E-CRM Needs More Than Technology
The guys at this pizza shop are friendly, but I do not know any of them by name. When I arrived, an older Greek gentleman who I presume to be the owner said, "Ah, yes sir, you had the two large pies, a plain and a pepperoni. Good to see you again."
Simple enough, but I had not yet told him my order number. He had recognized my voice from over the phone.
Here is another one.
I visit a particular Starbucks every morning that is across the street from my office. I often am served by the same young woman from whom I order in Starbucks-speak "a tall decaf, leave room."
Well, she first started simply asking me each day, "the usual, sir?" Now she usually has my coffee on the counter just as I am stepping up. All I need now is to arrange for the $1.47 cost to be automatically deducted from my bank account.
Speak my language. Speaking of banks, here is one final case. I have been a Fleet Bank customer for more than 20 years. Every time I stick my card in one of its ATMs, it asks whether I speak English or Spanish. I would certainly like to learn to speak Spanish, but wouldn't you think my friends at Fleet would take the time to learn just a little bit about me - like knowing the language in which I like to do my banking business?
As these scenarios rolled in my mind, I wondered why a mega-bank like Fleet, with the hundreds of millions of dollars it spends on technology each year, could not make some simple enhancements to personalize its electronic interaction with me. And I thought about why my local pizza shop, with a technology budget of "goose egg," was able not only to personalize its interactions with me, but add value to those transactions.
But then I was pleasantly surprised by Fleet. During the time I spent writing this article, the bank started allowing its ATM users to permanently select their language of choice.
Making it work. Then I realized that effective customer relationship management is not necessarily about technology. An effective e-CRM technology platform is usually a necessary element of supporting your customers in a large-scale enterprise, but it is certainly not sufficient. The critical factor in e-CRM success has much less to do with technology and everything to do with how, or whether, you apply it effectively.
A recent Gartner report, "2000 CRM services Worldwide Market Size and Forecast," noted that as Global 2000-type companies are increasingly automating and personalizing their customer interactions, it is no surprise that the market for CRM software and services is booming, particularly in the United States and Europe.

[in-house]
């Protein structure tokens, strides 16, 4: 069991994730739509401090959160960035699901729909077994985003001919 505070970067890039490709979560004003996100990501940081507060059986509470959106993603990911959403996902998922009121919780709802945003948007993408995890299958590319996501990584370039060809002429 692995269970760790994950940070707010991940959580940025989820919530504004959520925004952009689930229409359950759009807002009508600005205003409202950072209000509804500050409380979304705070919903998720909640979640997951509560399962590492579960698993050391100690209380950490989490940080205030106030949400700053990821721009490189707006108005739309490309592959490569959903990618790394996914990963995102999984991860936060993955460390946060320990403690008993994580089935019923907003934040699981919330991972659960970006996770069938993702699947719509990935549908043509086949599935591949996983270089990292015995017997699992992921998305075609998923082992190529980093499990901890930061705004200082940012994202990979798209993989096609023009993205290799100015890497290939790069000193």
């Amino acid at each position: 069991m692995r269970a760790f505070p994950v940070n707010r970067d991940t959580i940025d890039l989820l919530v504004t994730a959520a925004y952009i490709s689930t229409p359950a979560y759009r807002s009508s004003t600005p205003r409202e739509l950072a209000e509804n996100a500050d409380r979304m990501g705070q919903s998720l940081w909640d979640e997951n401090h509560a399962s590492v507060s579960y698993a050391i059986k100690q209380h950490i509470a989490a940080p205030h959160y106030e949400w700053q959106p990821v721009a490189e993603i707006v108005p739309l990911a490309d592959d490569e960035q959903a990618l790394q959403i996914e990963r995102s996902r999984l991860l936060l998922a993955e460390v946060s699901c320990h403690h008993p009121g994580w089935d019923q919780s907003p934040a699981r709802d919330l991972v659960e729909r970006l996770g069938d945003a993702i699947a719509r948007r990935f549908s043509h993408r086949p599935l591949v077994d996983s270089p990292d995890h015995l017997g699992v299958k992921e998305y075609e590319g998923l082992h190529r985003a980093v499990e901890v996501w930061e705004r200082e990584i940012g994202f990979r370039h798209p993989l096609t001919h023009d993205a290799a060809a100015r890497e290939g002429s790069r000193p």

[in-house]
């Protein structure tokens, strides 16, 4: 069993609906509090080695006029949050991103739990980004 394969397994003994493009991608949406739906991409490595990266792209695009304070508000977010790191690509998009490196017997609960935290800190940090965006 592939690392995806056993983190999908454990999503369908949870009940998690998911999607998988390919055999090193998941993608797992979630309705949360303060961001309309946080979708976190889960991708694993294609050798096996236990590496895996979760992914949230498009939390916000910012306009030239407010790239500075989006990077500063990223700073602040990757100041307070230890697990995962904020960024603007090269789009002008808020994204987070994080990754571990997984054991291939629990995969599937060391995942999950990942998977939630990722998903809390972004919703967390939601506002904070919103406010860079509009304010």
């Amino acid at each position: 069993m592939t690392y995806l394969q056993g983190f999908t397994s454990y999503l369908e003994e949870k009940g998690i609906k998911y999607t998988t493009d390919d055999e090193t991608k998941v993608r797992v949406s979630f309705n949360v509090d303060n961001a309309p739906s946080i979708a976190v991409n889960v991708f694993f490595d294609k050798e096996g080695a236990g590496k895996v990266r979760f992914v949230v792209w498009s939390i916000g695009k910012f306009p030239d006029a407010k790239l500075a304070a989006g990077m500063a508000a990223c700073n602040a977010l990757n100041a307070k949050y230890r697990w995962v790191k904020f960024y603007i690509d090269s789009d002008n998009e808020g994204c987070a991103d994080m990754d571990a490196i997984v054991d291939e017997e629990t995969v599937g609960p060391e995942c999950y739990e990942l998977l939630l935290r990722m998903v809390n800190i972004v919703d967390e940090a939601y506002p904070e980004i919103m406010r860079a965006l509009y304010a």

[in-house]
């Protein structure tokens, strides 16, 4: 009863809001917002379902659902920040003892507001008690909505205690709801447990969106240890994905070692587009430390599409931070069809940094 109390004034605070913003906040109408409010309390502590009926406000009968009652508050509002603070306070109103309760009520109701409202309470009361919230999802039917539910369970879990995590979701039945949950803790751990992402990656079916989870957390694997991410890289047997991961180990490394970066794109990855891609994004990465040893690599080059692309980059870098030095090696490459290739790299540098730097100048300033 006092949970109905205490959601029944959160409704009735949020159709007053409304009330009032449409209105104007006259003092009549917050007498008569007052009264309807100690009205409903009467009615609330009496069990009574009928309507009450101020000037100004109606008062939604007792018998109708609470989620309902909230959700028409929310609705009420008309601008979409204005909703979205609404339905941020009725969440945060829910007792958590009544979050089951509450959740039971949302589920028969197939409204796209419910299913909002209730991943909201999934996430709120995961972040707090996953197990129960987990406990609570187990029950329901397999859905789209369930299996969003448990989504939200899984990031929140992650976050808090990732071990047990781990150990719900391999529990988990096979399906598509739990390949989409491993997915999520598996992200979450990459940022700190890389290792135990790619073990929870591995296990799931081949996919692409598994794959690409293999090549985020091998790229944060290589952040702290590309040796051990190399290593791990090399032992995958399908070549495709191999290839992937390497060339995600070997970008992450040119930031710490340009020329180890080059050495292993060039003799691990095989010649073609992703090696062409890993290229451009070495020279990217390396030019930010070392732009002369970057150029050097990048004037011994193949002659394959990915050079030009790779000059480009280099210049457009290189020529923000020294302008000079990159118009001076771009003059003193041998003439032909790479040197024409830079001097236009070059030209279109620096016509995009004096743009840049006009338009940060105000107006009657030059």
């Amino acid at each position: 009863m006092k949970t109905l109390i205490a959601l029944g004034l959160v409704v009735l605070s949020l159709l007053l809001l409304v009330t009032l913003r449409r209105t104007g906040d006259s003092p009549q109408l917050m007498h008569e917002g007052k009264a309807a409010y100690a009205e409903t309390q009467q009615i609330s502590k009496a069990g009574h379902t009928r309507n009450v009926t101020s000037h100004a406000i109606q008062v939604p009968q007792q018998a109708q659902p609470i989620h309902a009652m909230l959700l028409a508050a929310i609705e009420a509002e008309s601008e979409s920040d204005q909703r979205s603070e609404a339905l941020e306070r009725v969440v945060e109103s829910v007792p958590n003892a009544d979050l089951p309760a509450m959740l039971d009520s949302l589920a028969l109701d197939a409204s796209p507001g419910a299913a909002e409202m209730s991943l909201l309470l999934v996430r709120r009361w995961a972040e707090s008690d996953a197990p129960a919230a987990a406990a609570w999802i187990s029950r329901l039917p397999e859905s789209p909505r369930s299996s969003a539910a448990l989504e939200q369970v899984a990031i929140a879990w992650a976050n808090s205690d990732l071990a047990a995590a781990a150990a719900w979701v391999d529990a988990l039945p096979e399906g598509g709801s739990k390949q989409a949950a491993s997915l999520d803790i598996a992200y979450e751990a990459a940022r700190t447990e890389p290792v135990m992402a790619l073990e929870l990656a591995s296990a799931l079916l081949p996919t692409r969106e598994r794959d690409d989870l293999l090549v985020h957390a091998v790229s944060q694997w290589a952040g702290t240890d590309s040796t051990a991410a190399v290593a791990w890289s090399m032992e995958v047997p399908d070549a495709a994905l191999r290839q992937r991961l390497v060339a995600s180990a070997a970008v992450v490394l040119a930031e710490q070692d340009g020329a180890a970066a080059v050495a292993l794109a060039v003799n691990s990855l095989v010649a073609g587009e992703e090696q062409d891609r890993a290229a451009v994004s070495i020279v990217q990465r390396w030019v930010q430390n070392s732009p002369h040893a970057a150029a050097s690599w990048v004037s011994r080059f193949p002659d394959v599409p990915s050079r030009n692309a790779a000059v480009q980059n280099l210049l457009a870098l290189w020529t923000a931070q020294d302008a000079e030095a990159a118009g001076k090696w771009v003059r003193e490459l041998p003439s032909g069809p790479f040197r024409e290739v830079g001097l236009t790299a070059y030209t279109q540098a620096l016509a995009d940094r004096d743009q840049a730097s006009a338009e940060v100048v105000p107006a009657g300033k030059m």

The report by Gartner, Stamford, CT, dissected the market for CRM into a series of service lines, with the top three being development and integration, information technology management and business management.
Enter the human touch. In Gartner's view, development and integration services establish a platform and integrate it with legacy systems. IT management keeps the computers up and customer service representatives on the phone talking to customers. Business management provides business transformational knowledge, logistics and procurement. The largest service category was development and integration, which is expected to generate more than $7 billion in services and grow at a compound annual rate of more than 25 percent during the next five years.
The key question is where do you build in the folks who are going to recognize your voice when you order and hand you your pizzas when you walk in? Where is the capability that recognizes you and has your coffee poured when you get up to the counter? How do you ensure, once and for all, that you do not have to tell a computer what language you speak? So where is the heart and soul of truly personalized e-CRM initiatives built in and maintained?
Finding a champion. It is one thing to be able to create a dynamic, data-driven Web site, but if all you create is a page that spits back the user's name at the top, you have wasted time and money. It is one thing to establish a personalized e-mail broadcast engine, but if you do not use it to publish fresh content to your customers keyed to their particular interests, you have missed a huge opportunity to keep them returning to your site.
One answer is e-CRM leaders within the company itself. So much has been written that successful CRM is less about buying and implementing great technology and everything about establishing the right corporate culture in which it can survive.
Agencies on the spot. But the other answer is the marketing agencies that serve these firms. Too often companies get caught up with implementing just the right (and highly expensive) CRM technology, connecting it to their existing systems and allowing the creative and content aspects to become an afterthought. Today's digital marketing agencies should be tasked with assessing clients' target audiences and building the all-important creative and fresh content that drives online relationships between them and their clients.
Successful e-CRM is far more than a slick e-business strategy or an expensive campaign management system or lightning-fast hardware. Winning e-CRM is about applying and profiting from creative, personal connections with each customer individually.